Book review: Frictions in cosmopolitan mobilities
Rodanthi Tzanelli. 2021. Frictions in cosmopolitan mobilities: The ethics and social practices of movement across cultures. Cheltenham, UK & Northampton, MA, USA: Edward Elgar Publishing. 208 pages.
Frictions in Cosmopolitan Mobilities’ author Rodanthi Tzanelli takes us on a journey of discovery of modes of being and belonging in the world. According to her, ‘world-making’, as well as the making of the self, happens through time and space and with different media through which humans express their creativity. She speaks of a ‘cross-disciplinary project’ in the sense that ‘the researcher moves across disciplines, but has a sociological centre (a bit like any pilgrim)’.
Frictions in Cosmopolitan Mobilities is as much about metaphysical movement as it is about physical movement, if not more so. By exploring alternative ways of being mobile, Tzanelli analyses the way we produce spaces and the self. She believes we create knowledge through the mobility of ideas. It is also through this either physical or mental journeying that people ‘create and inhabit worlds’ (page 20). By saying ‘selfies are travel’ (p. 103), she portrays popular culture as a vector of social (im)mobilities.
The techniques she employs are ‘bokeh’ (taking an image/picture with a focus on one aspect and the blurring of the rest) and the selfie, which according to her is a creation of digital popular culture. Both techniques give us a close-up of cultural trends and circle around (self-)representation.
Zooming in on the inner workings and the effects of the film Joker, she explains the links between bokeh and selfie culture. The film is about a disenfranchised young man turned vicious killer. At some point, the protagonist who suffers from mental illness and dresses like a clown does a now famous dance on the Highbridge stairs in the Bronx, New York. This site has now become a destination for all kinds of digital and modern pilgrims who come to this spot, and only this spot, in the Bronx, to take a photo or a video doing the Joker dance. In sharp contrast stand the people who live in the Bronx and may come from this deprived background that created Arthur Fleck, the man who would later become the Joker. These are the people onto whom hospitality is forced.
The phenomenon of a space becoming a tourist attraction due to a film can disrupt the routine and sense of privacy of the people who live and go about their lives in the area. This is one example of a (forced) interaction that creates frictions, especially since the cosmopolitan tourists’ presence often negates the (forced) hosts’ ‘historical presence’ (p. 112). The people who have lived in places long before they became film tourist sites are forced to be hospitable to a crowd they never asked to come and who rarely generate any positive change in the hosts’ lives.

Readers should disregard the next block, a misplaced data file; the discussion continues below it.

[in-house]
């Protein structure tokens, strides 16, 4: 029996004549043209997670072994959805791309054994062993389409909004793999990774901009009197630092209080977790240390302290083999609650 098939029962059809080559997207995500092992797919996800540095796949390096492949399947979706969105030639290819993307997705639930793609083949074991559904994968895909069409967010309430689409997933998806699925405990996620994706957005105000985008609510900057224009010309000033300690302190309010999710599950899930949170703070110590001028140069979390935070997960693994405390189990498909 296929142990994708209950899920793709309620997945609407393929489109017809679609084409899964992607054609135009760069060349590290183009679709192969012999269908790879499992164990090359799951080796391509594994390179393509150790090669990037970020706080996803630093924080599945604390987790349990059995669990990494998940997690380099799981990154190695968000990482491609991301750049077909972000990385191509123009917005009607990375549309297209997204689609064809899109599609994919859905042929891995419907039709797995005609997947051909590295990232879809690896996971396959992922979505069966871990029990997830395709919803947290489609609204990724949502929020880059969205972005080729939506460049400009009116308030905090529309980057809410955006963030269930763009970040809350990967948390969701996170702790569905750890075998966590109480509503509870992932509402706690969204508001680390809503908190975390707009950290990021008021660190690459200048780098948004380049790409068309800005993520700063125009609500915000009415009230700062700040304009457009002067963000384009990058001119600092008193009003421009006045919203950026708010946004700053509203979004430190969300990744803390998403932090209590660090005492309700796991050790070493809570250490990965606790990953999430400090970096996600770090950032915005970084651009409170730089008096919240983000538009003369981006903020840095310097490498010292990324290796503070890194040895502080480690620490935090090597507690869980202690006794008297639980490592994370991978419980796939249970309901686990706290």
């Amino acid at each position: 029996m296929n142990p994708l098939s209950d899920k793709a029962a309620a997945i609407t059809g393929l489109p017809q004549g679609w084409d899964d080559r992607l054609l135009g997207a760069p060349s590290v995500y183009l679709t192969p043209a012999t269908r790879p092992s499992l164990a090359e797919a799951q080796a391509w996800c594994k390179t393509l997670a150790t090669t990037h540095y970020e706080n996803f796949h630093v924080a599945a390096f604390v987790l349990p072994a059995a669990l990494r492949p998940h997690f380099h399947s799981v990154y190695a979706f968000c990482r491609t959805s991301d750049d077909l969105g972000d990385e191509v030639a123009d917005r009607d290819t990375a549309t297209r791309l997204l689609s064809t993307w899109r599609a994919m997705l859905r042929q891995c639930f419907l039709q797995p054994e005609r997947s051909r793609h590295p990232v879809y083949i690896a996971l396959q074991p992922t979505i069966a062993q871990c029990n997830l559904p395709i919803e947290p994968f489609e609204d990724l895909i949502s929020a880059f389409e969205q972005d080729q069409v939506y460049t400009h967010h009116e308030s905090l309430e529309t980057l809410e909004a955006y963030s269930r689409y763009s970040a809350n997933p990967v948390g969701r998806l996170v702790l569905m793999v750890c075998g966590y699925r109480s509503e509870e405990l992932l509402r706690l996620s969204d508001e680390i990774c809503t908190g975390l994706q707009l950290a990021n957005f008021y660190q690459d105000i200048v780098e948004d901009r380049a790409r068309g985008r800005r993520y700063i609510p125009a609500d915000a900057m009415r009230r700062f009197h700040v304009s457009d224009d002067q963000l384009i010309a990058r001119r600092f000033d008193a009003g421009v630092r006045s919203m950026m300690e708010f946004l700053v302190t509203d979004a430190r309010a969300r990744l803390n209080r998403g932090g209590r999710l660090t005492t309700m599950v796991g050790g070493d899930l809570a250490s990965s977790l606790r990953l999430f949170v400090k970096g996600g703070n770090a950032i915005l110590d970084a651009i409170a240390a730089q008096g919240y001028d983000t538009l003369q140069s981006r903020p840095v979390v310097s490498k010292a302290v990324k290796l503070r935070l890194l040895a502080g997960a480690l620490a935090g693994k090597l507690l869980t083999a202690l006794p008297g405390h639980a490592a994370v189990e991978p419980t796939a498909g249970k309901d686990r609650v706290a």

In the case study of the ‘Joker Stairs’ in the Bronx, the tourists’ hypermobility contrasts with the hosts’ social immobility. This ties back to the initial contradiction of the Joker Stairs: the people who re-enact the Joker dance on these stairs are very far from the lived realities of its protagonist. Arthur Fleck/the Joker belongs to the socially immobile, longing for social recognition, and therefore has more in common with the forced hosts than with the tourists/pilgrims.
The author also links film tourism to pilgrimage in the way some film sites acquire an almost religious importance. However, she also underlines that if at no point the person visiting a place turns to introspection, they are no longer a pilgrim but a simple tourist.
Cosmopolitan frictions are then the result of social and physical mobilities and immobilities that clash. They involve finding or making one’s own place in the world and among other people.
At the intersection of sociology, mobility justice and ethics, identity and cultural theory, and urban studies, Tzanelli manages to draw a multidimensional map of identity and world-making. For a reader who is not familiar with the philosophers’ and sociologists’ work she draws on, it can be difficult to connect all the dots and one may not get as much out of this read as someone who already has a certain academic background. It is clear that the complex language used is a reflection of the complexities of making and being in the world. While not accessible to everyone, this innovative framework and approach suggest that an outside-the-box, non-linear reflection can help to better conceptualise human existence.
The eBook version is priced from £20/$26 from eBook vendors while in print the book can be ordered from the Edward Elgar Publishing website – or found at your local college library.
Lena grew up in Luxembourg. She completed an MA in International Relations and Literature in a World Context at the University of Aberdeen and spent a year at the Chinese University of Hong Kong. During her MSc in Migration Studies at the University of Oxford, her research focused on EU development and migration politics in West Africa and its colonial legacies. She currently works for Luxembourg’s development cooperation agency in Senegal, and is completing an MSc in Global Ethics and Justice. In her free time, Lena loves to travel, read and volunteer with her local scout group. Lena is an editor at Routed Magazine.